EDWARD T. WHITE SITE DIAGRAMMING INFORMATION FOR ARCHITECTURAL DESIGN ANALYSIS EDWARD T. WHITE PROFESSOR OF ARCHITECTURE. Site Analysis: Diagramming lnformation for Architectural Design CopyrightQ by Edward T. White All rights reserved Printed in the United. Site Analysis Edward t White - Download as PDF File .pdf), Text File .txt) or read online. [Architecture eBook] Working Drawings Handbook. Uploaded by.
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The context includes all the con- ditions, situations, forces and pressuresthat constituted the existing site prior to the f i construction of the building. If we set these three protagonists at the corners of a triangle and draw lines repre- senting impactsfrom each of themtoall the others and from each of them to them- selves, we have diagrammed the essential messages of the consequencetriangle.
The elements of the building affect not only each other but also elements in the context and users. In terms of building impact on itself, the air conditioning system causes changes in material and furniture because of temperature and humidity differential.
Fenestration causes changes in material, lightingandfurniture becauseof the admit- A tance of sunlight. Furniture location causes changes in the flooring material due to placement in the space. The consequences caused by the building on the users may involve environmental effects on attitude, productivity, efficiency, sense of worth and well-being, staff turnover, level of learning, sales volume and other aspects of human behavior.
The building also creates conse- quences within the context. These may include alteration of wind patterns, con- tours and drainage patterns, surface ab- sorption of rainfall, existing foliage, shadow patterns, sunlight reflection off windowsand sound reflectionsoff building surfaces.
All oi the efiects or conseqLence issues mentloneo nere on! TO complete the mocel we must perform the same operation for users and context. We can see then. Each of the three causes changes in the other two and is changed by the other two. The network is in constant motion for the life of the buildine. It behoovesus to not only know some- thing about the compositional charac- ters of buildings, people and contexts but also about how they affect them- selves and each other. Every building project involves some de- gree of remodeling because of the inevita- ble modification of the context at and around our building.
It is impossible to place our building on its site without changing the existing conditions. We must determine what to retain, reinforce, accent, reduce, modify or eliminate. The implanting of our building on the site will always result in a re- modeling of the site.
Our goal should "'"'ZL always be to leave our site better than we found it. We cannot respond to site conditions that we are not aware of and we must not allow the relationships between our build- ing and its context to be accidental due to inadequate or faulty information. A half done contextual analysis is probably more dangerous than not doing one at all.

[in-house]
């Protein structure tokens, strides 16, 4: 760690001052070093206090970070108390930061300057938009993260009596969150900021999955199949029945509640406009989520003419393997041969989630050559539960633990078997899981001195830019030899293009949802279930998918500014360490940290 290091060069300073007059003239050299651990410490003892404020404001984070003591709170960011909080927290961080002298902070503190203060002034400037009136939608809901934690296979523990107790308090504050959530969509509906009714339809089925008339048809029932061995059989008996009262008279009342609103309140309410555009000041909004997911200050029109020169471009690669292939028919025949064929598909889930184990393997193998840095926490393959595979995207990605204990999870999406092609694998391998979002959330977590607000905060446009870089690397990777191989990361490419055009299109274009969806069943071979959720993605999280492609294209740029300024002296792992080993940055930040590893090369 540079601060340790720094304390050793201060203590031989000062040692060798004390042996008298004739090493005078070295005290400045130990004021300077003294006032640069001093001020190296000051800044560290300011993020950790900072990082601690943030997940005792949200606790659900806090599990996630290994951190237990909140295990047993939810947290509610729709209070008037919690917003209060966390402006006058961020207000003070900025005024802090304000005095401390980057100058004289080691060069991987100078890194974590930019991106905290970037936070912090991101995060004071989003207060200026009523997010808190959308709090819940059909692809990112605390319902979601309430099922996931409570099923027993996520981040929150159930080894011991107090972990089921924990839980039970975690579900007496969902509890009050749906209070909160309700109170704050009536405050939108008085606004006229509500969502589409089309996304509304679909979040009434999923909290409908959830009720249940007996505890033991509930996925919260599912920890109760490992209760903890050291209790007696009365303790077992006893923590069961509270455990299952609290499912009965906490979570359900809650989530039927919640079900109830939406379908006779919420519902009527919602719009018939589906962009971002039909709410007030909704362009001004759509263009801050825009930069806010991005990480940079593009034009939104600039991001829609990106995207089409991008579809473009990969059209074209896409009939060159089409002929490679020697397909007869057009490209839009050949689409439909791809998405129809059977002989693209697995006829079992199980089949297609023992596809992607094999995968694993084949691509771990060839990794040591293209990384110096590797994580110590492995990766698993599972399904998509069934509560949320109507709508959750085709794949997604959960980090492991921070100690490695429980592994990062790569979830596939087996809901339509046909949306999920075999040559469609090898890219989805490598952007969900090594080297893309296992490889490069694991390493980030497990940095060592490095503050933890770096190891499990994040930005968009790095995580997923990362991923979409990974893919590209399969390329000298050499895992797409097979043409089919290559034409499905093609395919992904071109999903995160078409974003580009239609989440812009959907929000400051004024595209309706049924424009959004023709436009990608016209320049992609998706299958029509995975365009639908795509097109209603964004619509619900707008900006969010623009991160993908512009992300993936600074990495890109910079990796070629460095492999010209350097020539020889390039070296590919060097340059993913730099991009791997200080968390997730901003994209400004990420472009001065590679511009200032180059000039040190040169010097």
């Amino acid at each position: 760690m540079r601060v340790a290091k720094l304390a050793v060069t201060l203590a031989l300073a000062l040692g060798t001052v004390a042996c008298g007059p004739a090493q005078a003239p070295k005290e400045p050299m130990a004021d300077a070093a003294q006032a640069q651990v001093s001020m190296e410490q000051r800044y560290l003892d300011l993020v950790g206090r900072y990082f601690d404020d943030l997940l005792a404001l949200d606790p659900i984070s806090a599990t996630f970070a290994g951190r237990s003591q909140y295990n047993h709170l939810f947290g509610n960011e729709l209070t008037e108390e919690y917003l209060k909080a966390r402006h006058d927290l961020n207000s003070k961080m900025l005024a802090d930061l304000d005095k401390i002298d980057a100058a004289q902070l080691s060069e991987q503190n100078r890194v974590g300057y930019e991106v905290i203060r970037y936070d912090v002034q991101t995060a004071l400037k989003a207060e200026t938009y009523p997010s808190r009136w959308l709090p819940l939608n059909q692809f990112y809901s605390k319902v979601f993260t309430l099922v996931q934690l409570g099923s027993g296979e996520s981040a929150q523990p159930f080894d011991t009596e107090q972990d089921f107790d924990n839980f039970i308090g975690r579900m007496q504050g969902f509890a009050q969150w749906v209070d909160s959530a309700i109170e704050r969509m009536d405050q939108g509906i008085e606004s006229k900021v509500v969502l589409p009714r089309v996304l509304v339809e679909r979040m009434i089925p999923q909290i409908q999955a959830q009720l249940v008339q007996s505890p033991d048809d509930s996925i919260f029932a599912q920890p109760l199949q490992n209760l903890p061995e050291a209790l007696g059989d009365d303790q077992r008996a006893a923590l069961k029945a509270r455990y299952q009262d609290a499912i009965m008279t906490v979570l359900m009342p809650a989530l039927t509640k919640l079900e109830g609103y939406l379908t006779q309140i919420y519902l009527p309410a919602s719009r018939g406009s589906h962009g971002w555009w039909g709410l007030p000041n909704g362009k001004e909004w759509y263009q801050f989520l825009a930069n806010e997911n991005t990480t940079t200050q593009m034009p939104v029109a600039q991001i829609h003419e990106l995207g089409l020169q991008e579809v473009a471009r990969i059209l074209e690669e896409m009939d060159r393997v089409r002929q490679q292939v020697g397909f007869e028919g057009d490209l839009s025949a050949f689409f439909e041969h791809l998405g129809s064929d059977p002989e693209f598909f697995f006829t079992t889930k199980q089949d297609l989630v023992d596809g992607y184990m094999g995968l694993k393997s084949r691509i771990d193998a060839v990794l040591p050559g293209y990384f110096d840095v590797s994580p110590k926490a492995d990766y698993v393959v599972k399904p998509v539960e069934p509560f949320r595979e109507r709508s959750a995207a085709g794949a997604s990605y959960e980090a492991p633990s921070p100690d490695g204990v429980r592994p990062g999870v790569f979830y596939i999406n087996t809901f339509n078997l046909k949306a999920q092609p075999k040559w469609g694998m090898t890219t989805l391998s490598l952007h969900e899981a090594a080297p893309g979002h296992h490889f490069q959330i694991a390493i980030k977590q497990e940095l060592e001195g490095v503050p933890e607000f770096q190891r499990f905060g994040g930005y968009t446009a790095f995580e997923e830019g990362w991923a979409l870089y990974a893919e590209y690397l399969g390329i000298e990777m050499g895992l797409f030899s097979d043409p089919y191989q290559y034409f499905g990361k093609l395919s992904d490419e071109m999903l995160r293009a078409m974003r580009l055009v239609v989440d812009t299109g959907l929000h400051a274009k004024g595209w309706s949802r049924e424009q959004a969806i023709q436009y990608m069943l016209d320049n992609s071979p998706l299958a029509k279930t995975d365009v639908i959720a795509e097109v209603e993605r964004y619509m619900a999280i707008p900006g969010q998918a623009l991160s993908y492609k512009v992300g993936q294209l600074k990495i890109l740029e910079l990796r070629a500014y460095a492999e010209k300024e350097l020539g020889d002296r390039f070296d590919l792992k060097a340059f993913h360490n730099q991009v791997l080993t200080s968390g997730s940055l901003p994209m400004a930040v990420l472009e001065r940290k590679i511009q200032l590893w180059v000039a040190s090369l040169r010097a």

It is easy to convince ourselvesthat we analysisthere is always the naggingfeeling have done our job in researching the that there are some importantdesign impli- contextifwehavesomedata however cations that lie one more step beyond incomplete about the site.
We pro- where we have ended our study. We can never know too much about our site. Time teed with design thinking that if we and budget restrictions eventually force us deal with what we know about thesite, to callthe study ,rcomplete,,, It is important even though it is an pic- to develop the ability to do our analyses turet we will have met Our efficiently so that we can do as thorough a sibilities as designers.
In contextual issue of thoroughly addressingall site con- We can be many "data triggers" as possible. We more efficient as designers if we can avoid all carry a vocabulary of site response interrupting conceptualization with re- concepts, a set of ways for handling search. It is betterto get it all the first time to different site conditions and require- avoid having to continually go back to ments, individual site characteristicsrepeatour efforts in site research.
By having all the data at one time we can see the trigger certain conceptual sets from interrelationshipsofthe data and usethis as our vocabulary of possible responses. If data is missingfrom the site analysis, certain site design concepts may not be Data synthesis, comparison and ma- evoked.
The risk accidental and inappropriate re- view predesign researchas a trigger- sponses to particularsite conditions out of ingdevice to evoke appropriate formal negligence, vocabularies for responding to the There are also legal implications related to the thoroughness of contextual analysis and site design. We must be especially careful to attend to the impacts of our site concepts on adjacent and surrounding property, Inadvertent design decisions basedon incomplete site data may result in negativeconsequencesforthe neighborsof our project both during construction and after our project is complete and in use.